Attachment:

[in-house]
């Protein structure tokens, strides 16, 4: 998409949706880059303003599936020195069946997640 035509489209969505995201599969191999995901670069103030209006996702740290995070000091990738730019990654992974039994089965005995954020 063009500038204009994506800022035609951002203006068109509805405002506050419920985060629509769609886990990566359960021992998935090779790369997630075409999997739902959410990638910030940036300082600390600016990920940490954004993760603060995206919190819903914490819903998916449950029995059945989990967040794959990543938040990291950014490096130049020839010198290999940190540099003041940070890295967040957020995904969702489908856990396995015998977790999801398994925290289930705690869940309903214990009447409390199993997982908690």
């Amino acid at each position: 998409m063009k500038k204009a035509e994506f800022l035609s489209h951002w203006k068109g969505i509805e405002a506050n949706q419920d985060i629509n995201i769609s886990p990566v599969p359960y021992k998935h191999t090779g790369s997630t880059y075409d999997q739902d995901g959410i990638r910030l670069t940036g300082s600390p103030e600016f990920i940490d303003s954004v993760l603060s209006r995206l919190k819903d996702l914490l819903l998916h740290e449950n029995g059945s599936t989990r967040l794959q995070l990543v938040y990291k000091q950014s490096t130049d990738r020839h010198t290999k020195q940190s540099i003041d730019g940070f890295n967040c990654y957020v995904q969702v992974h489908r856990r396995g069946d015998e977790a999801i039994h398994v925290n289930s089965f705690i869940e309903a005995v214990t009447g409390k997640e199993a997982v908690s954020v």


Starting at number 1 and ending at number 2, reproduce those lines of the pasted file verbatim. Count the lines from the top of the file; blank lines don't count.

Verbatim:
[in-house]
């Protein structure tokens, strides 16, 4: 998409949706880059303003599936020195069946997640 035509489209969505995201599969191999995901670069103030209006996702740290995070000091990738730019990654992974039994089965005995954020 063009500038204009994506800022035609951002203006068109509805405002506050419920985060629509769609886990990566359960021992998935090779790369997630075409999997739902959410990638910030940036300082600390600016990920940490954004993760603060995206919190819903914490819903998916449950029995059945989990967040794959990543938040990291950014490096130049020839010198290999940190540099003041940070890295967040957020995904969702489908856990396995015998977790999801398994925290289930705690869940309903214990009447409390199993997982908690």